3DMark 06: 14,422
Cinebench 10: 20,026
Battery Eater '05: 82 minutes
Given the internal specifications above, we were excited to get the Razer Blade Pro out on the open road to see what it could do. The answer, it turns out, is a whole lot.
A week ago, we reviewed Toshiba's 3D Qosmio X870, which we found to be an astoundingly powerful gaming machine for the remarkable price of $1,900.
We're not surprised that the Razer Blade Pro holds its own in head-to-head benchmarking comparisons. In our 3DMark test, which inflicts DX9 pain and suffering on the graphics processor, we were quite pleased with the results.
The same goes for our Cinebench 10 test, which soaks all four CPU scores. The Qosmio's 100MHz advantage gives it a slight 4 percent performance advantage there. Both systems' performances, it must be said, are top notch.
So, what does this mean in terms of real-world performance? We stretched the Blade out in our current obsession, Borderlands 2, and at 1920 x 1080 with no antistrophic filtering on, saw decent frame rates in the high 20s and occasionally low 30s. At lower resolutions such as 1280 x 1024, the frame rates improved considerably.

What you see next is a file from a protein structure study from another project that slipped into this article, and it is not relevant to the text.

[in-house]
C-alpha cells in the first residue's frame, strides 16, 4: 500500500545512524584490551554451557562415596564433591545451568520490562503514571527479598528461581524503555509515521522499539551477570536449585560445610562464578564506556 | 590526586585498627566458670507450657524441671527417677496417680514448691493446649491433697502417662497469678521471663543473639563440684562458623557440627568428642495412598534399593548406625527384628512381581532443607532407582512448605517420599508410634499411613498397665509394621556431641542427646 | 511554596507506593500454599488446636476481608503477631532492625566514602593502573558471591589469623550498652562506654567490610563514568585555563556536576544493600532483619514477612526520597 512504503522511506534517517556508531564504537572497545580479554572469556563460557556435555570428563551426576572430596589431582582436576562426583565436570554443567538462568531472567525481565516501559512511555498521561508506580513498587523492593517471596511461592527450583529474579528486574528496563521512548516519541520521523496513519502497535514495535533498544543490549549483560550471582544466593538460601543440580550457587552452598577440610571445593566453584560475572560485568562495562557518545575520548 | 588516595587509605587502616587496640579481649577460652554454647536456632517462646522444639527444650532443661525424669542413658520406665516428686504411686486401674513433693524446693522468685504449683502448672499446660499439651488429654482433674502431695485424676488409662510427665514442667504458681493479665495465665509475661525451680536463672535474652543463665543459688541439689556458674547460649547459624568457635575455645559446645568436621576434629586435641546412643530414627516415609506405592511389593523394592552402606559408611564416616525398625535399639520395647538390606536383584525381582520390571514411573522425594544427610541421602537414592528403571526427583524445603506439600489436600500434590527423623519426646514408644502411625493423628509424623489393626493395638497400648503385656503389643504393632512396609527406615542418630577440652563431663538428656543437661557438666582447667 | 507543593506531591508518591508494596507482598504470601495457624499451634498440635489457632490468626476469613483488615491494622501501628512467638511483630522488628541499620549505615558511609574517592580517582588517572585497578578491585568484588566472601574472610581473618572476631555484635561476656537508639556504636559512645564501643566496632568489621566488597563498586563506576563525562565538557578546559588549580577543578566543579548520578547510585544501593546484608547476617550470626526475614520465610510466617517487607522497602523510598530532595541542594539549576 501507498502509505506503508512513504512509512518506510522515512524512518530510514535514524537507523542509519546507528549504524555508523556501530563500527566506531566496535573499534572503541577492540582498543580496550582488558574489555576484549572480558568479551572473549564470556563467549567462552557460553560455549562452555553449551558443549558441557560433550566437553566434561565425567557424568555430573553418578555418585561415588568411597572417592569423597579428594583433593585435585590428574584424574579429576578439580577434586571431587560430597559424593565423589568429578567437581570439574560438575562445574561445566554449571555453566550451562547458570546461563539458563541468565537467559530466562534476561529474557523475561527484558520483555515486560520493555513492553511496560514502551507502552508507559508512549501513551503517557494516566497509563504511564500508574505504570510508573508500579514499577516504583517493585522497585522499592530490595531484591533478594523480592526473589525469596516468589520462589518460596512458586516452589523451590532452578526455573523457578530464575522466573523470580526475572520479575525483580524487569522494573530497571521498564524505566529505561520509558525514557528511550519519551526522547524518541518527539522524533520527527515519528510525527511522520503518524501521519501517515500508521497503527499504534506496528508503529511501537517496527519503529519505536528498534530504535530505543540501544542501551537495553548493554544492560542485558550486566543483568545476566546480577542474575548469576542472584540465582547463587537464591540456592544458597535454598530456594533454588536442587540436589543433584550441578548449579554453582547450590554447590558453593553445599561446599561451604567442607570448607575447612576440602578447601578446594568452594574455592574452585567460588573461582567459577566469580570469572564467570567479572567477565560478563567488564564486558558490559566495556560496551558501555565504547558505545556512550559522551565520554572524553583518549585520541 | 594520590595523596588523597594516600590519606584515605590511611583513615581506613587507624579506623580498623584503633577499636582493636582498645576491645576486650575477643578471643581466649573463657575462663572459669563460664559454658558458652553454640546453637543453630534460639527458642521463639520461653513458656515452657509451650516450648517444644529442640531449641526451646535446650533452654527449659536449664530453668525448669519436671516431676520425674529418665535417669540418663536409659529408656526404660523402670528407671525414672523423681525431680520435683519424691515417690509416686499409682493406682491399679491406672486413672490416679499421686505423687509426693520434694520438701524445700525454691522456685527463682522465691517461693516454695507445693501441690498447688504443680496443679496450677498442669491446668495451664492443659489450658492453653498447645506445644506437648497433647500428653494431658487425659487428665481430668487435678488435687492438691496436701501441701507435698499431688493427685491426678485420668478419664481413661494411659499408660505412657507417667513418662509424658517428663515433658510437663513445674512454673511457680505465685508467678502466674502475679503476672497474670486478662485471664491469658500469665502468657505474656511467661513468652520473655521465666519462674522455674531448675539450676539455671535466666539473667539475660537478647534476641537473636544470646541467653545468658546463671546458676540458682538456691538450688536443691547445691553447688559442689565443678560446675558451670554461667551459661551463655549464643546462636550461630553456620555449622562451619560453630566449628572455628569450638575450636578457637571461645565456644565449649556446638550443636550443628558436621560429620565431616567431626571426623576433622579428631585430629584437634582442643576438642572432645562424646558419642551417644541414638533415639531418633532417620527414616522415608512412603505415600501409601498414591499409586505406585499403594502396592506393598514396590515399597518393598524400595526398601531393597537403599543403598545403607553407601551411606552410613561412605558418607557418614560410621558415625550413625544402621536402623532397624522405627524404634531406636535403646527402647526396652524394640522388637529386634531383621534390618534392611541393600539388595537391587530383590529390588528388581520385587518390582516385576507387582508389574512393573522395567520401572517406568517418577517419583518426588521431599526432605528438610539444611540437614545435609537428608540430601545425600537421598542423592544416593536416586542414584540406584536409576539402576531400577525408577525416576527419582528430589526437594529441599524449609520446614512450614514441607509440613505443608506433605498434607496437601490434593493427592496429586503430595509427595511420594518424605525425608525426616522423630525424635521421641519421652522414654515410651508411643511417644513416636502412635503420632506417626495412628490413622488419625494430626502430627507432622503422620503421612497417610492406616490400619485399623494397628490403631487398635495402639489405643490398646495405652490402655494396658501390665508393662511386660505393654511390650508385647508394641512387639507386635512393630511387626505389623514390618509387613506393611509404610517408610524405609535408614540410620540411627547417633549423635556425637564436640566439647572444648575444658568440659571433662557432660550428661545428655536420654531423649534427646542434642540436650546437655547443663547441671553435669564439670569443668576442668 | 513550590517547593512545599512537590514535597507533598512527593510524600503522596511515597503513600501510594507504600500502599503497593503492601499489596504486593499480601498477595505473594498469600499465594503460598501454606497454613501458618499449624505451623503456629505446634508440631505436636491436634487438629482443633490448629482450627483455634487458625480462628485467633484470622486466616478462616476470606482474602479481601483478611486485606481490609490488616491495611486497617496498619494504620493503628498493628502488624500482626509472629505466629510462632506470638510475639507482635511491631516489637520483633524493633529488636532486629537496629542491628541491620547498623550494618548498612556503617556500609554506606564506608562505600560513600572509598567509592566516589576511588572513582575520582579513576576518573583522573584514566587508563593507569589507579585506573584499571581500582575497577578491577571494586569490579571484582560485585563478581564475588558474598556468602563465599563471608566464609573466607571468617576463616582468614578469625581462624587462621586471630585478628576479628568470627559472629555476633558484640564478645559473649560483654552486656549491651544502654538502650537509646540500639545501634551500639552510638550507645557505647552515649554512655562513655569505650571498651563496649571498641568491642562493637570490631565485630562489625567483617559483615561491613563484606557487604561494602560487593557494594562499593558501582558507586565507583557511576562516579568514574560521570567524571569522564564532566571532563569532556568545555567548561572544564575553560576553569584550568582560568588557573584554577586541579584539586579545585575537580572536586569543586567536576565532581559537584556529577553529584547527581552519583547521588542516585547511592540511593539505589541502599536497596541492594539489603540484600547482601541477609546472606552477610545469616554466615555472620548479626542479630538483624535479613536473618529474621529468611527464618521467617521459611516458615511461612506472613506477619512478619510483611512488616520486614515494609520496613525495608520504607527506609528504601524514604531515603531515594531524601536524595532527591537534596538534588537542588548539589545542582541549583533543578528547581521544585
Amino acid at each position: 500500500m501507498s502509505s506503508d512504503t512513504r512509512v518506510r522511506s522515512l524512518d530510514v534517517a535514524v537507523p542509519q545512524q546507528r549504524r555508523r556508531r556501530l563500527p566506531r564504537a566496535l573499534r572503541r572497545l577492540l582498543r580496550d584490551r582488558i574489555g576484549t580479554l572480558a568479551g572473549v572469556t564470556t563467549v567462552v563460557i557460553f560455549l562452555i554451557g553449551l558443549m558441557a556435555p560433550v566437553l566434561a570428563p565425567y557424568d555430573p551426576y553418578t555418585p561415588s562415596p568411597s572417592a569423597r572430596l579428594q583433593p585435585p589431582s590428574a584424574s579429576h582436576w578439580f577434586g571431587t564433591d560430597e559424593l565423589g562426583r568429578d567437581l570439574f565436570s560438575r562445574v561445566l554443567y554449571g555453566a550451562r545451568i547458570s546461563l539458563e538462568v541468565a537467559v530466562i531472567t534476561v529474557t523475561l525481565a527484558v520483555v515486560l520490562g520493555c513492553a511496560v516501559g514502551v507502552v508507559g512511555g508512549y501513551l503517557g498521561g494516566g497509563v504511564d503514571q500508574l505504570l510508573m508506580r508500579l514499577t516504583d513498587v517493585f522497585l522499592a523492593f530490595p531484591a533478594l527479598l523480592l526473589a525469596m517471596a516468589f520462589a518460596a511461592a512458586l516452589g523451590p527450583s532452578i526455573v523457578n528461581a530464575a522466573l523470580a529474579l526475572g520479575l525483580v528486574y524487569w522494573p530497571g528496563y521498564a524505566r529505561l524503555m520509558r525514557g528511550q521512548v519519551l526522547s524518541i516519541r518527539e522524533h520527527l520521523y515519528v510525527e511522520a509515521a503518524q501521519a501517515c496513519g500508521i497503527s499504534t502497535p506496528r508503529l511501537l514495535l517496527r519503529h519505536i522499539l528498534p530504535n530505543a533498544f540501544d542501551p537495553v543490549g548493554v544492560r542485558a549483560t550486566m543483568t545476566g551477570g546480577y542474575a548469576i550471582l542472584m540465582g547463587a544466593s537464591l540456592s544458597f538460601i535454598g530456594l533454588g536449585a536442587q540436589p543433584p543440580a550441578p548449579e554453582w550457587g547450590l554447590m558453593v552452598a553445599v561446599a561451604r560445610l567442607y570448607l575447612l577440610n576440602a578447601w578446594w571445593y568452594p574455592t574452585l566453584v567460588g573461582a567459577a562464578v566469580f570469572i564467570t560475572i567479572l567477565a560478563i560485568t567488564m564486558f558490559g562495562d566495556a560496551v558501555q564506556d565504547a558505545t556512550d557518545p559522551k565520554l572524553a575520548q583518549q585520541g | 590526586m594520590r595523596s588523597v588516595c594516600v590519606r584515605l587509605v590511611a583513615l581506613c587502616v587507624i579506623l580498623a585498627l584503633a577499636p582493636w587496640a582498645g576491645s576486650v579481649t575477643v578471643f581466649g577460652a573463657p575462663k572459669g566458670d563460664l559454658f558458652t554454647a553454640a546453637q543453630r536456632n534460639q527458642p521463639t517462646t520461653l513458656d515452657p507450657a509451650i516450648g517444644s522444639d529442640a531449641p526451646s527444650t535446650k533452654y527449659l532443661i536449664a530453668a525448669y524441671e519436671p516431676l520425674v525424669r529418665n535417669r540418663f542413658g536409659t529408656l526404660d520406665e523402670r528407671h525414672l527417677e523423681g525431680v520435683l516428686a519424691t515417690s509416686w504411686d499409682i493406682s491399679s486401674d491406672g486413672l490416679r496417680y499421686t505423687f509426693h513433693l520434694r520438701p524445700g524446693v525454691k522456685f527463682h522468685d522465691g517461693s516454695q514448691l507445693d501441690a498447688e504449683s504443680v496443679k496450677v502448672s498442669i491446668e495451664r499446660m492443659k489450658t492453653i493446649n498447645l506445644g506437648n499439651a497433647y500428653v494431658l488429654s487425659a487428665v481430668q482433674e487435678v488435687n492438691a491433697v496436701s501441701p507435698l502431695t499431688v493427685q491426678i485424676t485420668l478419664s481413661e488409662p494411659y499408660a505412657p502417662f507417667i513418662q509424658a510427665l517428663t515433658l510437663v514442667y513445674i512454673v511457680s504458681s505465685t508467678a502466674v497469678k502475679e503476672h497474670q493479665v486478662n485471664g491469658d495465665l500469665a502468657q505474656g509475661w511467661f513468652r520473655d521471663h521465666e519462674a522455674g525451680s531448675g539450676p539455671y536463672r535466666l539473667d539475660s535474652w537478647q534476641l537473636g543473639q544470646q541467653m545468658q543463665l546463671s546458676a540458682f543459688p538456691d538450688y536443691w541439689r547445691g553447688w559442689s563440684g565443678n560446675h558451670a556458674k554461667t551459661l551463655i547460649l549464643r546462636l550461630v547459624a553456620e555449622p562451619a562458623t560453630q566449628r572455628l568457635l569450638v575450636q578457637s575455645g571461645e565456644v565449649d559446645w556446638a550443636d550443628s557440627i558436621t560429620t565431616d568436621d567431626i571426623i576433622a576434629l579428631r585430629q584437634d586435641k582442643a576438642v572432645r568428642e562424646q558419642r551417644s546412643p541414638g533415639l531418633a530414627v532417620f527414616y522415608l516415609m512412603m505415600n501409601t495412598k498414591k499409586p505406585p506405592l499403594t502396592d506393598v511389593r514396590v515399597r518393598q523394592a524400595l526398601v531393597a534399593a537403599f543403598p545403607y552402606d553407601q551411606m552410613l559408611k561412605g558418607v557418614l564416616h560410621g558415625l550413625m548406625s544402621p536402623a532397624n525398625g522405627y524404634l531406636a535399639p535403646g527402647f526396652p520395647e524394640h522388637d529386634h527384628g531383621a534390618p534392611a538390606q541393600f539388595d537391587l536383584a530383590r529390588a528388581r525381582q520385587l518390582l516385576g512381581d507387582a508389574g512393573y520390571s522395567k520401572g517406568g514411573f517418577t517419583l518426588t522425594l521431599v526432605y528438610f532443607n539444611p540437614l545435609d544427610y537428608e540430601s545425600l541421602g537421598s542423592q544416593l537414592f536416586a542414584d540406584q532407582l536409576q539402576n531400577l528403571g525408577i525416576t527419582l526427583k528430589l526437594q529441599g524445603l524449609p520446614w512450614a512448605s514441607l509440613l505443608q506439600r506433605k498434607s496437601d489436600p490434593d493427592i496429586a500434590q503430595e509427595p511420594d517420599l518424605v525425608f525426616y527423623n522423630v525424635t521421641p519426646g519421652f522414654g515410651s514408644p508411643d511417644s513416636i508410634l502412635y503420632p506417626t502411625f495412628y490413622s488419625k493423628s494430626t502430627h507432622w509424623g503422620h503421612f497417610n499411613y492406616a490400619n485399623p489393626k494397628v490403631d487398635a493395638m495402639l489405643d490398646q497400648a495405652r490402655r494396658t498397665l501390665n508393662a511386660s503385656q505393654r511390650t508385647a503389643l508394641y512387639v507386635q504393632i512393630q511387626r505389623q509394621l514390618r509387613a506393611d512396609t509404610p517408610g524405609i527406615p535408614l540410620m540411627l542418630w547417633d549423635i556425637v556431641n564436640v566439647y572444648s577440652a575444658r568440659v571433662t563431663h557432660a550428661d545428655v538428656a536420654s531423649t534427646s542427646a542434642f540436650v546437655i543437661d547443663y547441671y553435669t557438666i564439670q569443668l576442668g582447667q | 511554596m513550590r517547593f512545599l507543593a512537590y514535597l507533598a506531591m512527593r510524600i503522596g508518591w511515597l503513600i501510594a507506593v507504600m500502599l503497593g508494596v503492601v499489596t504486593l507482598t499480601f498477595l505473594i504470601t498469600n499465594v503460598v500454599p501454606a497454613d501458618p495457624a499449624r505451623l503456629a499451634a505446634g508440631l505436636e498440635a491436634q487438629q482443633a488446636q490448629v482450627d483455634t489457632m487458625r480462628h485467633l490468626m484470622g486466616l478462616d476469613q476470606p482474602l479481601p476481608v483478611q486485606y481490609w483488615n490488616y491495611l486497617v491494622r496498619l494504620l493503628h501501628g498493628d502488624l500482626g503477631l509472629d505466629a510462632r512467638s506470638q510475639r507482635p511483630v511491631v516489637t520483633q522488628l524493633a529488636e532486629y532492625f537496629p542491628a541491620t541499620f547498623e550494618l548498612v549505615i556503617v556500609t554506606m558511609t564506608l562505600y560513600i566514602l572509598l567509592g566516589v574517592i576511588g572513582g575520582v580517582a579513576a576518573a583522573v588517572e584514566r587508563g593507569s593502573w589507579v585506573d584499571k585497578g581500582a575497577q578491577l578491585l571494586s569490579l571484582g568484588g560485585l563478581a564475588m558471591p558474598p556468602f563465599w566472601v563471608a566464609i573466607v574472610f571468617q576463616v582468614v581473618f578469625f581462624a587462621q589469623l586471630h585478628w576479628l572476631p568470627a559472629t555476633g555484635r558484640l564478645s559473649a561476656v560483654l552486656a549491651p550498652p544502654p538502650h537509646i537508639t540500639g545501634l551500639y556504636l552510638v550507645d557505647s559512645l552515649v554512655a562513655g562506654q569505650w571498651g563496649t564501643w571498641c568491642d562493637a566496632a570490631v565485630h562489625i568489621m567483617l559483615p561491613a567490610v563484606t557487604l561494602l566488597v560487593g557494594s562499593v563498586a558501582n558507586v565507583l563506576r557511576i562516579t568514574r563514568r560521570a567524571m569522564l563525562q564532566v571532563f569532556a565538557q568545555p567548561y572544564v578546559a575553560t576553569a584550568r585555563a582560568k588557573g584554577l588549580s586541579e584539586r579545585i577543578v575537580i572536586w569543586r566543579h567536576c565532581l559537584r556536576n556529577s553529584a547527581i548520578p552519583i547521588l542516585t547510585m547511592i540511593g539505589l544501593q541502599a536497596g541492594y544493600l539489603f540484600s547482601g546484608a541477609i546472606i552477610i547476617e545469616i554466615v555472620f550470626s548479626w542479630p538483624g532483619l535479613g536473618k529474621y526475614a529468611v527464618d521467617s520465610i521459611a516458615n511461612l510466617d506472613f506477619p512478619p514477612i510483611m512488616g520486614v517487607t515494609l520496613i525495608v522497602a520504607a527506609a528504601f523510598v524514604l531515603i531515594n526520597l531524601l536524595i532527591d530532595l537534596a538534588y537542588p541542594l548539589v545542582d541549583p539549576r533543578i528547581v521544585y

We saw similar results with other DX11 games. Bottom line: You're not going to get 60 frames per second with current-gen PC titles at 1080 resolution, but you'll be pleased with the results.
The upside of the new Intel CPU, which boasts some new power efficiencies, is that it results in surprisingly solid battery life. In our Battery Eater test, which continuously hammers away at the hard drive, graphics processor, and CPU until the battery completely discharges, we saw an eye-opening result of 82 minutes.
It's worth noting that, in normal use, the Razer Blade Pro's battery performance is commendable. We were able to go almost 6 hours while typing and browsing away. That's impressive.